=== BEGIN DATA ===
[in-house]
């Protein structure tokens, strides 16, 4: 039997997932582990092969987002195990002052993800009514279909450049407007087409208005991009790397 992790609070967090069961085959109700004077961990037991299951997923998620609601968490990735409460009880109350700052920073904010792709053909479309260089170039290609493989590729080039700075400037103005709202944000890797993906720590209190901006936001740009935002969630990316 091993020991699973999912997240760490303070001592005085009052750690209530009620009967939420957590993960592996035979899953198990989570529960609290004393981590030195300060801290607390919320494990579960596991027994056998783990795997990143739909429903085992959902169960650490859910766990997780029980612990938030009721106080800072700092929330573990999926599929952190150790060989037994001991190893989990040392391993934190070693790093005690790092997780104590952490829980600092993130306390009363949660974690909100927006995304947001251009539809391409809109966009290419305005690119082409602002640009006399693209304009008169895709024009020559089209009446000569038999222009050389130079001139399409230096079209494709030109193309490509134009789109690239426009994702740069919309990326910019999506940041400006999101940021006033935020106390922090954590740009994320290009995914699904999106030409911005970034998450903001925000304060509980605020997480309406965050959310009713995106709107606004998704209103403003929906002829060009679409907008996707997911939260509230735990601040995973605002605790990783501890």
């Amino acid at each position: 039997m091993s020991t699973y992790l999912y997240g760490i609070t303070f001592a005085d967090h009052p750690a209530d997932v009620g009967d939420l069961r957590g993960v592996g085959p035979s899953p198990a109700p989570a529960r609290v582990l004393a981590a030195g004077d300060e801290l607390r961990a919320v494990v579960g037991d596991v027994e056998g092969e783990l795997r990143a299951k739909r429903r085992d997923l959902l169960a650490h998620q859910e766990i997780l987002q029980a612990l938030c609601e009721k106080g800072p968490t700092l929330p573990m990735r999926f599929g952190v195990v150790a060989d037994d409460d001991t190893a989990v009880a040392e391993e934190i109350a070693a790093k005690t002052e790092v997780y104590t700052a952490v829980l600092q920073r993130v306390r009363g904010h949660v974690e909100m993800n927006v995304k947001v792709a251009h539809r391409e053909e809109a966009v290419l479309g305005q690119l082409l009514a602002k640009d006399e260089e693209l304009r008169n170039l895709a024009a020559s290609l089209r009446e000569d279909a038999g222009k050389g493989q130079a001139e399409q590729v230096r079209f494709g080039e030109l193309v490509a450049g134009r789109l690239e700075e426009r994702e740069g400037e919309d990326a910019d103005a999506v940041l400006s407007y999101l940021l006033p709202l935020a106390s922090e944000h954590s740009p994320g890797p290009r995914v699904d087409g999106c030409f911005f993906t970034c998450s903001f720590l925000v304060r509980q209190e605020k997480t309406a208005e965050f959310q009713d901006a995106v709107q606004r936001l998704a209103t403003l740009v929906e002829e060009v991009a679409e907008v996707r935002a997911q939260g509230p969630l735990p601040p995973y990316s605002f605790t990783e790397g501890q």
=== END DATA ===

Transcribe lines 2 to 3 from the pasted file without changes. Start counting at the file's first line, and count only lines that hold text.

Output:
């Protein structure tokens, strides 16, 4: 039997997932582990092969987002195990002052993800009514279909450049407007087409208005991009790397 992790609070967090069961085959109700004077961990037991299951997923998620609601968490990735409460009880109350700052920073904010792709053909479309260089170039290609493989590729080039700075400037103005709202944000890797993906720590209190901006936001740009935002969630990316 091993020991699973999912997240760490303070001592005085009052750690209530009620009967939420957590993960592996035979899953198990989570529960609290004393981590030195300060801290607390919320494990579960596991027994056998783990795997990143739909429903085992959902169960650490859910766990997780029980612990938030009721106080800072700092929330573990999926599929952190150790060989037994001991190893989990040392391993934190070693790093005690790092997780104590952490829980600092993130306390009363949660974690909100927006995304947001251009539809391409809109966009290419305005690119082409602002640009006399693209304009008169895709024009020559089209009446000569038999222009050389130079001139399409230096079209494709030109193309490509134009789109690239426009994702740069919309990326910019999506940041400006999101940021006033935020106390922090954590740009994320290009995914699904999106030409911005970034998450903001925000304060509980605020997480309406965050959310009713995106709107606004998704209103403003929906002829060009679409907008996707997911939260509230735990601040995973605002605790990783501890």
């Amino acid at each position: 039997m091993s020991t699973y992790l999912y997240g760490i609070t303070f001592a005085d967090h009052p750690a209530d997932v009620g009967d939420l069961r957590g993960v592996g085959p035979s899953p198990a109700p989570a529960r609290v582990l004393a981590a030195g004077d300060e801290l607390r961990a919320v494990v579960g037991d596991v027994e056998g092969e783990l795997r990143a299951k739909r429903r085992d997923l959902l169960a650490h998620q859910e766990i997780l987002q029980a612990l938030c609601e009721k106080g800072p968490t700092l929330p573990m990735r999926f599929g952190v195990v150790a060989d037994d409460d001991t190893a989990v009880a040392e391993e934190i109350a070693a790093k005690t002052e790092v997780y104590t700052a952490v829980l600092q920073r993130v306390r009363g904010h949660v974690e909100m993800n927006v995304k947001v792709a251009h539809r391409e053909e809109a966009v290419l479309g305005q690119l082409l009514a602002k640009d006399e260089e693209l304009r008169n170039l895709a024009a020559s290609l089209r009446e000569d279909a038999g222009k050389g493989q130079a001139e399409q590729v230096r079209f494709g080039e030109l193309v490509a450049g134009r789109l690239e700075e426009r994702e740069g400037e919309d990326a910019d103005a999506v940041l400006s407007y999101l940021l006033p709202l935020a106390s922090e944000h954590s740009p994320g890797p290009r995914v699904d087409g999106c030409f911005f993906t970034c998450s903001f720590l925000v304060r509980q209190e605020k997480t309406a208005e965050f959310q009713d901006a995106v709107q606004r936001l998704a209103t403003l740009v929906e002829e060009v991009a679409e907008v996707r935002a997911q939260g509230p969630l735990p601040p995973y990316s605002f605790t990783e790397g501890q």